However, these 'treasure hunters' have faced criticism of their own:
"The United States scouting tour — visits to England, France and Japan will come early next year — quickly turned into a spectacle sponsored by a Chinese liquor company. As for the eight-member delegation, a closer look revealed that most either were employed by the Chinese media or were from the palace museum’s propaganda department.
“These days even building a toilet at Yuanmingyuan would be front-page news in People’s Daily,” said Liu Yang, a researcher who joined the trip."
"Although the Chinese public broadly supports recovering such items, a few critics have suggested that the campaign merely distracts from the continued destruction of historic buildings and archaeological sites across the country. A government survey released this month found that 23,600 registered relics had disappeared in recent years because of theft or illicit sales, while tens of thousands of culturally significant sites had been plowed under for development.
What’s more, said Wu Zuolai, a professor at the China Academy of Art, the obsession with Yuanmingyuan ignores the plunder of older sites that are more artistically significant.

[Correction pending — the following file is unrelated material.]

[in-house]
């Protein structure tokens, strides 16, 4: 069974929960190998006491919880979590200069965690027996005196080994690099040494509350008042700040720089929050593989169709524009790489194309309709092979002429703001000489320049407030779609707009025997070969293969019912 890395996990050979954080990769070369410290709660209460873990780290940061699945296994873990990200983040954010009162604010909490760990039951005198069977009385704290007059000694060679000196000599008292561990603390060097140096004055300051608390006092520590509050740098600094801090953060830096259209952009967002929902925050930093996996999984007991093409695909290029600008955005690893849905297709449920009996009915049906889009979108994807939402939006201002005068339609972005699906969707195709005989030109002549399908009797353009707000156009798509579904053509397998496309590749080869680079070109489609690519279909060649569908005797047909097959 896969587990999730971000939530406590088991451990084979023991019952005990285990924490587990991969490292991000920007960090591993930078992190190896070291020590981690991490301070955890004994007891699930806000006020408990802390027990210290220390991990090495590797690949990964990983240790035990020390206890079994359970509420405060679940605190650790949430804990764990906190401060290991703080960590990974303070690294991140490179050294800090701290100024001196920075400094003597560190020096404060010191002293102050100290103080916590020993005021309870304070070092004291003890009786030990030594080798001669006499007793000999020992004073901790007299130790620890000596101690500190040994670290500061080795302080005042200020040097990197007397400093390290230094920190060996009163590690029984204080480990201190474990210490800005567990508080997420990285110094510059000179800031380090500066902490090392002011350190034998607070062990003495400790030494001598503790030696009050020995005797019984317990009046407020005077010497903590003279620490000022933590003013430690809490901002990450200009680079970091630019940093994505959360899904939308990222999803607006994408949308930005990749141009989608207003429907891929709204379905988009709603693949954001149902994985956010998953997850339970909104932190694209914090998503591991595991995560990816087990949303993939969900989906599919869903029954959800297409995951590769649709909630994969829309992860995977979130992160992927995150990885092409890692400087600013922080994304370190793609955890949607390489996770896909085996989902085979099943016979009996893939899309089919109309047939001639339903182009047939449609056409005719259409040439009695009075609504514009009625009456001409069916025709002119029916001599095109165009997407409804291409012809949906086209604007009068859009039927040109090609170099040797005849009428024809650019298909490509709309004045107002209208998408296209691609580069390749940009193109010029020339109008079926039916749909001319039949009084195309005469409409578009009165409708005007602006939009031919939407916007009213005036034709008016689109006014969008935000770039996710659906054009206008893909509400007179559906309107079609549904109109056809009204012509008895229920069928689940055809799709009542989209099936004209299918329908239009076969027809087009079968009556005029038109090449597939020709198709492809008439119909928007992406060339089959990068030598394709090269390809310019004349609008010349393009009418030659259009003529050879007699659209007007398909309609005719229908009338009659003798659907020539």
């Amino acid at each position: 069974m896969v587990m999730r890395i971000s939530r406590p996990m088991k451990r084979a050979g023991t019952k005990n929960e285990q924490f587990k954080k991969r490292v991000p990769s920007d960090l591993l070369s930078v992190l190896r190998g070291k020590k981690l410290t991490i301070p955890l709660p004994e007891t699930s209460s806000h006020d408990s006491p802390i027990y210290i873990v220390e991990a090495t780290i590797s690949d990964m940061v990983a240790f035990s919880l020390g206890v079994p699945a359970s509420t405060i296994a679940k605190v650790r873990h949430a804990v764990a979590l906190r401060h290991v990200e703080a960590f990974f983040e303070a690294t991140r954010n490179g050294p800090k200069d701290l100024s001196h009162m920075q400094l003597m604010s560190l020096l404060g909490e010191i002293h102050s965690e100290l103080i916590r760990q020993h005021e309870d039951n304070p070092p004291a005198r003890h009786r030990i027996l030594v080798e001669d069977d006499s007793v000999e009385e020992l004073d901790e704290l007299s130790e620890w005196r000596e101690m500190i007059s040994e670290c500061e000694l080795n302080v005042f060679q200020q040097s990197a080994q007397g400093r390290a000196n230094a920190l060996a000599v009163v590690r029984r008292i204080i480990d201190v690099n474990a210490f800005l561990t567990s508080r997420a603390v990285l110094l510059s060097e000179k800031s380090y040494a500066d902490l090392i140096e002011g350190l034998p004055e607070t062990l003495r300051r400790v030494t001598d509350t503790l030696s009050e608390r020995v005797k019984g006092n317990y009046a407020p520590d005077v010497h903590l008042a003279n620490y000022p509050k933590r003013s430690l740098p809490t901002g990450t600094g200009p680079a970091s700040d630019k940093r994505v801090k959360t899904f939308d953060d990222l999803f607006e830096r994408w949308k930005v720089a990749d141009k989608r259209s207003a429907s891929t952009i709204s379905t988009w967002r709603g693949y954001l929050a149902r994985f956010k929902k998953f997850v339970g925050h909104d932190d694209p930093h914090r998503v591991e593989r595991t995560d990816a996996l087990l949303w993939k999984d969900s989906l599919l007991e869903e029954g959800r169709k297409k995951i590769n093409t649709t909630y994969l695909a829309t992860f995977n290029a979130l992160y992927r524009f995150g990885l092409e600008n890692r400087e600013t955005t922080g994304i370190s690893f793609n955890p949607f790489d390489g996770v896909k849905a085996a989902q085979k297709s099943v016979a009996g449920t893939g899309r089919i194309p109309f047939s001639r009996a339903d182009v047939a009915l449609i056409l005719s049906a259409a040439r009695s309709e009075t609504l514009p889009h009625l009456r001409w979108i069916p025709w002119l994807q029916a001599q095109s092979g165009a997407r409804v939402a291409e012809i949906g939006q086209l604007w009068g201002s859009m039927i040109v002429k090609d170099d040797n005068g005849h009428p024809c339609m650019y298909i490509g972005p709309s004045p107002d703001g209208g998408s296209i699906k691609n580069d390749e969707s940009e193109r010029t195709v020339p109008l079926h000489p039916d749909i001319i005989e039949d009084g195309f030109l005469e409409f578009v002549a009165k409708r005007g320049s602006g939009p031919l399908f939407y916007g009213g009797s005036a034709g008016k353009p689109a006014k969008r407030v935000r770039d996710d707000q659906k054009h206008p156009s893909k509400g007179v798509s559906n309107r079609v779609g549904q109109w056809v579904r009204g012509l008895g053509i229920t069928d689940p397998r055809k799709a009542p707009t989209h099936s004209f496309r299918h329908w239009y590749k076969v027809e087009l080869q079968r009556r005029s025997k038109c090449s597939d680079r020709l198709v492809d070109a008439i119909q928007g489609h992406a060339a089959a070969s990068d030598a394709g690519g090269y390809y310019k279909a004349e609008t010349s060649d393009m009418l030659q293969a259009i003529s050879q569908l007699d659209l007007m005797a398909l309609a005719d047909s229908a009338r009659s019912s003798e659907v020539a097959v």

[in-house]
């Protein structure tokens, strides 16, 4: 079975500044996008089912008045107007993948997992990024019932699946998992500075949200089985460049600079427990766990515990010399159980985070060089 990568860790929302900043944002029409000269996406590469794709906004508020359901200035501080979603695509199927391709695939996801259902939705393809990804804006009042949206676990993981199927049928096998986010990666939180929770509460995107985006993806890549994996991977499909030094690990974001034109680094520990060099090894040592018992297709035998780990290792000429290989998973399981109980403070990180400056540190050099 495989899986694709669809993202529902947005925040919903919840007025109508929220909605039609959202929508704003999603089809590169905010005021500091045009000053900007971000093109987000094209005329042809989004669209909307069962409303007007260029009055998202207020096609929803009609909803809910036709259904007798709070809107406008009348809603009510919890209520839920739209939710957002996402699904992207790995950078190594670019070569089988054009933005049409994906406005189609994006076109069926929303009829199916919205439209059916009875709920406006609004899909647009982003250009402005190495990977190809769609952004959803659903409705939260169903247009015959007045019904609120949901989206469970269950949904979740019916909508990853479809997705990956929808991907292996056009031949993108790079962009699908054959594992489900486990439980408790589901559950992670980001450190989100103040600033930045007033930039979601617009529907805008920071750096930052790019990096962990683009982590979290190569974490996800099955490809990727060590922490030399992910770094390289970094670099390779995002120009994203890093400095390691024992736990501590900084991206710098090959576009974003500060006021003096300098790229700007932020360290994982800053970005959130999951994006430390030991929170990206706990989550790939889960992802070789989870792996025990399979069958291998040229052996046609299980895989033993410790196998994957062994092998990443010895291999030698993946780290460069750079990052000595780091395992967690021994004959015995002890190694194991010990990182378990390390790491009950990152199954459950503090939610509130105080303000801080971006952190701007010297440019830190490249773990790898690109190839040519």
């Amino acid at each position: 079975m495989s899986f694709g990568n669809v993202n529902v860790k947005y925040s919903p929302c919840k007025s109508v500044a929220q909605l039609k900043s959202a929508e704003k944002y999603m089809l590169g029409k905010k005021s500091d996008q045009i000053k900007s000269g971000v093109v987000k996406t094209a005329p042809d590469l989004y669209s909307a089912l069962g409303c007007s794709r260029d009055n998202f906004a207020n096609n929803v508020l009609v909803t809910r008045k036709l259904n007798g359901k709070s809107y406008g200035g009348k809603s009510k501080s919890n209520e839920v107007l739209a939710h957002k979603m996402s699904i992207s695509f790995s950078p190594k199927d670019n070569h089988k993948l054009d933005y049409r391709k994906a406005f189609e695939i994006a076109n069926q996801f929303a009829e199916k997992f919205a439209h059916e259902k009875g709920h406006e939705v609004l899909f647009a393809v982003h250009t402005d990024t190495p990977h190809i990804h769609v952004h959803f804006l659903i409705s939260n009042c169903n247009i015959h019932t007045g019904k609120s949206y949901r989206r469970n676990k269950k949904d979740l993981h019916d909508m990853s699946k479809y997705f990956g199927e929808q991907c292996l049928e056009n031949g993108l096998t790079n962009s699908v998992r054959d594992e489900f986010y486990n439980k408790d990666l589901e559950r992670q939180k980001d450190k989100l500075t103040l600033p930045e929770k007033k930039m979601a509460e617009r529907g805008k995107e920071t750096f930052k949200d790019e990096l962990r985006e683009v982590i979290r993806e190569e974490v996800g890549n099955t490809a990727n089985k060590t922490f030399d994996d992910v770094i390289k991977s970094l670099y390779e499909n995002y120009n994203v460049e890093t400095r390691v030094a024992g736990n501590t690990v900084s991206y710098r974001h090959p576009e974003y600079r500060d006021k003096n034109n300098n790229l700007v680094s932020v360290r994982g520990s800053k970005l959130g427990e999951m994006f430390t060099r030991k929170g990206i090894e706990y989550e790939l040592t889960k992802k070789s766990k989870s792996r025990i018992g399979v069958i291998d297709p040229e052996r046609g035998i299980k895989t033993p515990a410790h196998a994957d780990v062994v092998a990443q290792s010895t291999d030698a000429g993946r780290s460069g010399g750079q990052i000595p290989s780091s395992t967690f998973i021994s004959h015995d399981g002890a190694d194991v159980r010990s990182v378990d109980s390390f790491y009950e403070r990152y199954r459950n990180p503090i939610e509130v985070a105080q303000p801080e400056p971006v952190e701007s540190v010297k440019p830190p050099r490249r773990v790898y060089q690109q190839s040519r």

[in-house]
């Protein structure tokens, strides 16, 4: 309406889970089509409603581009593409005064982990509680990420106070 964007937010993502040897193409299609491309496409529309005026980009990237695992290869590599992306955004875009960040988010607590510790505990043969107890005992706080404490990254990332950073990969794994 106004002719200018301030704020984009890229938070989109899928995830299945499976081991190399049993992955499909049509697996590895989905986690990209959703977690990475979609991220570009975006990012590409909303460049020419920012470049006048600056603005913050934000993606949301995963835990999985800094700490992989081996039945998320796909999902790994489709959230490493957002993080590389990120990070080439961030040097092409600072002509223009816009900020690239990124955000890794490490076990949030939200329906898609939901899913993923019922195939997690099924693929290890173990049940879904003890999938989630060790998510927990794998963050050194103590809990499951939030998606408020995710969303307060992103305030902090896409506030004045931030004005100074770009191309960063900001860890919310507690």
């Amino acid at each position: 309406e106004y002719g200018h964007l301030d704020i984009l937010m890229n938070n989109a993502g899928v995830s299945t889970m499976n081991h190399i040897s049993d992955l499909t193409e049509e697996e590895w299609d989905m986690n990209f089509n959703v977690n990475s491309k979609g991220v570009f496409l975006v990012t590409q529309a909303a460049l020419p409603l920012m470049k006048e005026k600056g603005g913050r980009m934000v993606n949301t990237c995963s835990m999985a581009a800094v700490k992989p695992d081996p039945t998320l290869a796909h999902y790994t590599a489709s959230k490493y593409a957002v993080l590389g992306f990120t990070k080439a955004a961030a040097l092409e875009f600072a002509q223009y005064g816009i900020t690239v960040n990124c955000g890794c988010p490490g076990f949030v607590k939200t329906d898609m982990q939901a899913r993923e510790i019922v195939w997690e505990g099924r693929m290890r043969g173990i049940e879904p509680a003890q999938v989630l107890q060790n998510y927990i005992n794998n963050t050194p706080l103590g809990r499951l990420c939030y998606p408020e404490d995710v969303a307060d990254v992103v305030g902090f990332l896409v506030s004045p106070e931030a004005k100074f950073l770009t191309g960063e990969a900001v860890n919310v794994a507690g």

“Chinese history did not start with the Qing Dynasty,” he said. “This treasure hunting trip is just a political show. The media portray it as patriotic, but it’s just spreading hate.”"
There can be no doubt that the Opium War was a war of aggression fought for economic gain. There is also no doubt that the burning of the Yuanming Yuan was an unjustifiable act of vandalism. This said however, it happened almost 150 years ago, and is hardly the worst disaster to befall China in its history. The fact that billions of dollars worth of property was confiscated in 1949 from 'landlord' owners without compensation, and without even the slightest chance of the Chinese government compensating the surviving dispossessed and their families now, shows a selective view as to what constitutes a historical injustice.